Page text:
Meditation Retreats

‘Servants of the Buddha’ celebrates its Centenary – The Island

The following is the text of the lecture by the journalist Marwaan Macan-Markar during a webinar recently organized by LAWASIA in Sydney on the subject of “Rule of Law, Justice and Democratic Rights in Sri Lanka”.

It should be clear to anyone who followed the headlines from Sri Lanka in March that the country continued its downward spiral on the global affairs stage. The yardstick that shows this trend is the number of votes the government was able to garner on a resolution during the human rights sessions in Geneva. Only 11 of the 47 members of the United Nations Human Rights Council believed Sri Lanka’s case and voted for it this year.

This is quite a diplomatic crash, and it raises questions about whether the country can plunge any deeper at the HRC. To understand the situation in Sri Lanka, one has to look back over a decade, to 2009, the year in which the almost 30-year-old ethnic conflict came to a bloody end. That year, against great diplomatic adversity, Sri Lanka convinced 29 countries to support his case.

But, as we now know, this high watermark was to be short-lived, as the resolutions in the years that followed showed. In 2012 international support fell by half to 15 votes. As of 2013, only 13 countries stood by Sri Lanka – suggesting other nations are supporting the Sri Lankan cause. By 2014, when then President Mahinda Rajapaksa rounded off his second term, international support at the HRC had dropped to 12.

This Sri Lankan Geneva scorecard is open to many interpretations. As a journalist, it was helpful for me to assess the development of Sri Lanka’s post-war history and its international perception. It also served as an entry point to understanding what the national sentiment is like on the human rights front and where the political class sits on issues such as justice and reconciliation. This has been reflected with great passion in the debates in the Lankan media around the human rights session. At that moment, in the face of the ideology of the government of the time, ultra-nationalist sentiments prevail.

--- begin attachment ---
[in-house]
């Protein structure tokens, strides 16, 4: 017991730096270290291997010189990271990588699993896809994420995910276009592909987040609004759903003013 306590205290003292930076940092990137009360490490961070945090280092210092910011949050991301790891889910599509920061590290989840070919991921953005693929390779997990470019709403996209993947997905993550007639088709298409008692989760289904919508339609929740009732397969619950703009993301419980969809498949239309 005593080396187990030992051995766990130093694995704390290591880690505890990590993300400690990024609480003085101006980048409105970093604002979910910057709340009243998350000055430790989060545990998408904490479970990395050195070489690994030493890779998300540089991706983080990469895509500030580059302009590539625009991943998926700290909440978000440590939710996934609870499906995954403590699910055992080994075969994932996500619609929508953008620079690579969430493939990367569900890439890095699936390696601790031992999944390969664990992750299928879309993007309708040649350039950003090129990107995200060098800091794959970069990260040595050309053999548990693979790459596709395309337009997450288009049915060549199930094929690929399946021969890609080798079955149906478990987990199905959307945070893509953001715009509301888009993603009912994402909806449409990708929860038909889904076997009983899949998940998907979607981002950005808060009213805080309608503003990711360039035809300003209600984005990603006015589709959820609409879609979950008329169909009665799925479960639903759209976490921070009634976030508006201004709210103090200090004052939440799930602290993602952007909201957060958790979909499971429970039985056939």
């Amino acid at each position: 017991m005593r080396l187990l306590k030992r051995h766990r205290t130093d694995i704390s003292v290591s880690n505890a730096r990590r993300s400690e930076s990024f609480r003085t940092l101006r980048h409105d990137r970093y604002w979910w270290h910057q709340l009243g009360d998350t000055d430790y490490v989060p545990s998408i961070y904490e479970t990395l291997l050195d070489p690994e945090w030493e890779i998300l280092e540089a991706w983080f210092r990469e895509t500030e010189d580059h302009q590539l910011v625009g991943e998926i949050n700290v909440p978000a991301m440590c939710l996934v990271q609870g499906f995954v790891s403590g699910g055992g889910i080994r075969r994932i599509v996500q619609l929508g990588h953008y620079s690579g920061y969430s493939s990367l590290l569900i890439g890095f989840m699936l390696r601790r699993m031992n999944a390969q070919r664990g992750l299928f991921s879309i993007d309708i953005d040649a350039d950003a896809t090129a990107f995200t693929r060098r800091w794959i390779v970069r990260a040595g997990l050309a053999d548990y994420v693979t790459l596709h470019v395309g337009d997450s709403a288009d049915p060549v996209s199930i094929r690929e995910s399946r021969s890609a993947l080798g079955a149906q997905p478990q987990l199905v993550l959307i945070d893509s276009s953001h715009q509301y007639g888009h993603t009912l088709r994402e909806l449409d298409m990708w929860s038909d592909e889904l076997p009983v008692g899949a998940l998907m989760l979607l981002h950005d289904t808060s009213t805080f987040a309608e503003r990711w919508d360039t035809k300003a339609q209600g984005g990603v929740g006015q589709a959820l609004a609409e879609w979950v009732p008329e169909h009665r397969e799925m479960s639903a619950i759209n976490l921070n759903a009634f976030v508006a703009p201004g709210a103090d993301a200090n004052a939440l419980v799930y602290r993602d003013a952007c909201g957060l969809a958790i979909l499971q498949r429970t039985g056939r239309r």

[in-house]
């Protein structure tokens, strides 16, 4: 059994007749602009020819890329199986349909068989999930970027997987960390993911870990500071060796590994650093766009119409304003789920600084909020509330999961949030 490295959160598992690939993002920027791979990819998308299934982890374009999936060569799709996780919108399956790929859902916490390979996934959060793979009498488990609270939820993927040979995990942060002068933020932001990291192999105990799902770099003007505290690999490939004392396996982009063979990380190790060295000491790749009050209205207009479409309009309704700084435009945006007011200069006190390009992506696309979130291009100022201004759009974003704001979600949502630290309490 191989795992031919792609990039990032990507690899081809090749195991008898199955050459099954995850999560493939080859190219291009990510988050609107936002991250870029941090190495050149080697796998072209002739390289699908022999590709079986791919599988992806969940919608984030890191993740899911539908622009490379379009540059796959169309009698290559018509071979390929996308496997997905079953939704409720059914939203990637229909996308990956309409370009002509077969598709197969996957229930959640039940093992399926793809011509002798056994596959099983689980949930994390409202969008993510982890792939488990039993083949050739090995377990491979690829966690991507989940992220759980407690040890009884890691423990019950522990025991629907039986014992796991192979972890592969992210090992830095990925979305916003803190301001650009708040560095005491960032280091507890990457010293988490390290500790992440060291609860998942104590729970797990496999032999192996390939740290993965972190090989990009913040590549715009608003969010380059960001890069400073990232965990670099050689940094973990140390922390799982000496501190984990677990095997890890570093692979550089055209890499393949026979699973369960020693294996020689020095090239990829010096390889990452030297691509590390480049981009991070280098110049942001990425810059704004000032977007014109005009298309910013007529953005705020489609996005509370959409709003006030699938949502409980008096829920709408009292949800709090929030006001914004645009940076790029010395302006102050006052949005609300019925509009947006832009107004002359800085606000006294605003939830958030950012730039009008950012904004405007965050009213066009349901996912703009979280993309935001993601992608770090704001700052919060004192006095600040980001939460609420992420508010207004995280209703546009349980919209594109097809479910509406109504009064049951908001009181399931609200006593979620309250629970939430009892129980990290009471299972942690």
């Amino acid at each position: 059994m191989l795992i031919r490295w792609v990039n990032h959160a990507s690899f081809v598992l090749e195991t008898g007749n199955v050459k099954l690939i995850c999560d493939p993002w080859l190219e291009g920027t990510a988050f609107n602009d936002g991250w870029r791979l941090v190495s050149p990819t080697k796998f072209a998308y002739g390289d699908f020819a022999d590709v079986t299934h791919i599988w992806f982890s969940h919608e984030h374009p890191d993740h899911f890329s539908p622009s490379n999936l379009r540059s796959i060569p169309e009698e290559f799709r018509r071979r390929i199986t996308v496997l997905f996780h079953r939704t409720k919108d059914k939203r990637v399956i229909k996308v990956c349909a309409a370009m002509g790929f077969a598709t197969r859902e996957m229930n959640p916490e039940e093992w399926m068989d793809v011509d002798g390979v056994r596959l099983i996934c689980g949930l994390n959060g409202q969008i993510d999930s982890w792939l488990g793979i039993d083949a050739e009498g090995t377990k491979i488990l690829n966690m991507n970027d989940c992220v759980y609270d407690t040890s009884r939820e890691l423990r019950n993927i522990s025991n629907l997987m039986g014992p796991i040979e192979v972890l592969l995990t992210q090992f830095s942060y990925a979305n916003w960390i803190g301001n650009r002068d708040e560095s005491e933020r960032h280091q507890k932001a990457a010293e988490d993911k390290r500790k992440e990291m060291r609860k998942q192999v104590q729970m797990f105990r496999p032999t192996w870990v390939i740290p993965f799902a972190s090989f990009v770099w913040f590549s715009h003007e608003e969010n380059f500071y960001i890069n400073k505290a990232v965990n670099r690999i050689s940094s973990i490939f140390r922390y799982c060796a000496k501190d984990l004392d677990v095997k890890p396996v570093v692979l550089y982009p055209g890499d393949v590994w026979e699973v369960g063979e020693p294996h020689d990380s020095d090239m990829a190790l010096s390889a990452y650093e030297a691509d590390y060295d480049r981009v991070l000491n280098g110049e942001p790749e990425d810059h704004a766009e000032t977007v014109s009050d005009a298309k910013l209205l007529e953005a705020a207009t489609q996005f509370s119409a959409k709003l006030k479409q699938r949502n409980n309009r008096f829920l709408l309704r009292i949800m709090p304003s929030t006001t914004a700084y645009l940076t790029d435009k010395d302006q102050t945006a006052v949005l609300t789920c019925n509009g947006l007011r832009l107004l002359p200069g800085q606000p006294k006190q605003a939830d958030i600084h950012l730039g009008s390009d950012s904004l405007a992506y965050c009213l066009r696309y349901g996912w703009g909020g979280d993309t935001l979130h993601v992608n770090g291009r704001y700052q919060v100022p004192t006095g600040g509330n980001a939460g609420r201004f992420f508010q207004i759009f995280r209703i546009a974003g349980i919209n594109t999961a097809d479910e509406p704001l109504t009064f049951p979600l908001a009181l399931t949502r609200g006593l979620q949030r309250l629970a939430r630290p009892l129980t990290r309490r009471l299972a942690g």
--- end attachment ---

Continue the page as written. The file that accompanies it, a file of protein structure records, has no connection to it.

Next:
However, when you step back from the noise, you can see elements of a political ritual taking shape. You can even split it into the time before Geneva and the time after Geneva. Over time, colorful expressions have emerged to give the Geneva discussions a unique vocabulary. Some of them come from local situations, others from the world of literature. A well-known Sri Lankan media personality repeatedly referred to the recent Geneva meetings as “the ideas of March” in the months that followed. There was an obvious sense of premonition with every one of his deliveries.

The feelings among ordinary people are sometimes equal to the task. They enriched the discussion with their colorful attitudes. So I picked up this particular phrase about the HRC: “It’s like the sword of Damocles hanging over the Sri Lankan state.”

Some of these thoughts were shared in conversations I had in Colombo over a story I wrote about Geneva 2021 late last year. And the impression I got after such a meeting was that the annual human rights meetings have become a new constant in current Sri Lankan political life, and it could easily prove to be a useful barometer for measuring political winds in after the national elections Qualify Lanka in second place.

But let me get on this point because the Geneva sessions have another dimension that is equally relevant to those of us who are following Sri Lanka’s political turns. They provide guidelines to keep track of where the country is in its obligations to uphold the rule of law, justice and democratic rights, which is the topic of today’s webinar.

For observers of Lankan affairs, the text from Geneva opened up new storylines. One that journalists should be concerned with is the language of a process of accountability for the achievement of post-war justice. The relevant section states that these new international efforts will be mobilized to “collect, analyze and retain evidence of grave human rights violations and international crimes in Sri Lanka” for future law enforcement purposes.

This should be awkward read for those involved in war crimes or human rights abuses. Some of the names involved in such abuses are already in the public domain. It is very likely that now that an evidence-gathering mechanism is taking shape, more names will be added. Gradually, what did not seem possible in Sri Lanka because the governments were unwilling to do so or the country’s judicial process was not able, as human rights experts say, to take shape in foreign realms.